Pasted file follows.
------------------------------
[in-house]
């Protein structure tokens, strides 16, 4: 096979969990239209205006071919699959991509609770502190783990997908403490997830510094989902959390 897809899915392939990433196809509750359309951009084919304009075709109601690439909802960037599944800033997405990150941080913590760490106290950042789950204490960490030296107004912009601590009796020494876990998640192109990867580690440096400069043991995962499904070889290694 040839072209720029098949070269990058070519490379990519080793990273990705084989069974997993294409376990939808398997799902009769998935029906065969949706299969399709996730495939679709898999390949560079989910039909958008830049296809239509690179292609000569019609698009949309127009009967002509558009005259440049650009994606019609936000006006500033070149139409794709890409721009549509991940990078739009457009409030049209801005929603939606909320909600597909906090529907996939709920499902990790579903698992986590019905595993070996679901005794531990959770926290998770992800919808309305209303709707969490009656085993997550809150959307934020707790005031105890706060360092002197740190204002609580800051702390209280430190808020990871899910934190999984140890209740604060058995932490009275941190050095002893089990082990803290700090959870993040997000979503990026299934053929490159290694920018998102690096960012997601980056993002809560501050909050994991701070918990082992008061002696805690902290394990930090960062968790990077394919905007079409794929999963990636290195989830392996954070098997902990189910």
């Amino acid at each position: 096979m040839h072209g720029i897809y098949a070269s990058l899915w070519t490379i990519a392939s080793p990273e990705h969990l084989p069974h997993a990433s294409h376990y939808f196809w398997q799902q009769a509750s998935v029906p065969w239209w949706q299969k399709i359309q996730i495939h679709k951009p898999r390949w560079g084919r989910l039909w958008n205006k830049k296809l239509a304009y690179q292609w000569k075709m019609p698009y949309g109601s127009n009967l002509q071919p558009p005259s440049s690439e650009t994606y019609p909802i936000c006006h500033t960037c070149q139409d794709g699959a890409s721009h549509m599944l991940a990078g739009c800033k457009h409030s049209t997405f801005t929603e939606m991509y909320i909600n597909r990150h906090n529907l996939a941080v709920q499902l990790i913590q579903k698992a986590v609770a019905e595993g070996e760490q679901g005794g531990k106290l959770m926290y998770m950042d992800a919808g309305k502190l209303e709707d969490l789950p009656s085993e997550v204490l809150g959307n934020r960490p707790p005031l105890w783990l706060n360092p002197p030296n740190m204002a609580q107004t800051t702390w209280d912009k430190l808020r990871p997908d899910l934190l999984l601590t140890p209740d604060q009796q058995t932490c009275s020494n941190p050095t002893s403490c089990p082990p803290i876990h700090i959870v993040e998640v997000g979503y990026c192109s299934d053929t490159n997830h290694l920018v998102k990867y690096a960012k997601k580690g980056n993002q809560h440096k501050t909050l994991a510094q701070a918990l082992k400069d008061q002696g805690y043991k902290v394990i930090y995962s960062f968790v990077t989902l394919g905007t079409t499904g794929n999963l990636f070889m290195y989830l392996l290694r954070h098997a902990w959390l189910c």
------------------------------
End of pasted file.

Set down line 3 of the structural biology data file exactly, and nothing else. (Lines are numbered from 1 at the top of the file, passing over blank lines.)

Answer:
């Amino acid at each position: 096979m040839h072209g720029i897809y098949a070269s990058l899915w070519t490379i990519a392939s080793p990273e990705h969990l084989p069974h997993a990433s294409h376990y939808f196809w398997q799902q009769a509750s998935v029906p065969w239209w949706q299969k399709i359309q996730i495939h679709k951009p898999r390949w560079g084919r989910l039909w958008n205006k830049k296809l239509a304009y690179q292609w000569k075709m019609p698009y949309g109601s127009n009967l002509q071919p558009p005259s440049s690439e650009t994606y019609p909802i936000c006006h500033t960037c070149q139409d794709g699959a890409s721009h549509m599944l991940a990078g739009c800033k457009h409030s049209t997405f801005t929603e939606m991509y909320i909600n597909r990150h906090n529907l996939a941080v709920q499902l990790i913590q579903k698992a986590v609770a019905e595993g070996e760490q679901g005794g531990k106290l959770m926290y998770m950042d992800a919808g309305k502190l209303e709707d969490l789950p009656s085993e997550v204490l809150g959307n934020r960490p707790p005031l105890w783990l706060n360092p002197p030296n740190m204002a609580q107004t800051t702390w209280d912009k430190l808020r990871p997908d899910l934190l999984l601590t140890p209740d604060q009796q058995t932490c009275s020494n941190p050095t002893s403490c089990p082990p803290i876990h700090i959870v993040e998640v997000g979503y990026c192109s299934d053929t490159n997830h290694l920018v998102k990867y690096a960012k997601k580690g980056n993002q809560h440096k501050t909050l994991a510094q701070a918990l082992k400069d008061q002696g805690y043991k902290v394990i930090y995962s960062f968790v990077t989902l394919g905007t079409t499904g794929n999963l990636f070889m290195y989830l392996l290694r954070h098997a902990w959390l189910c």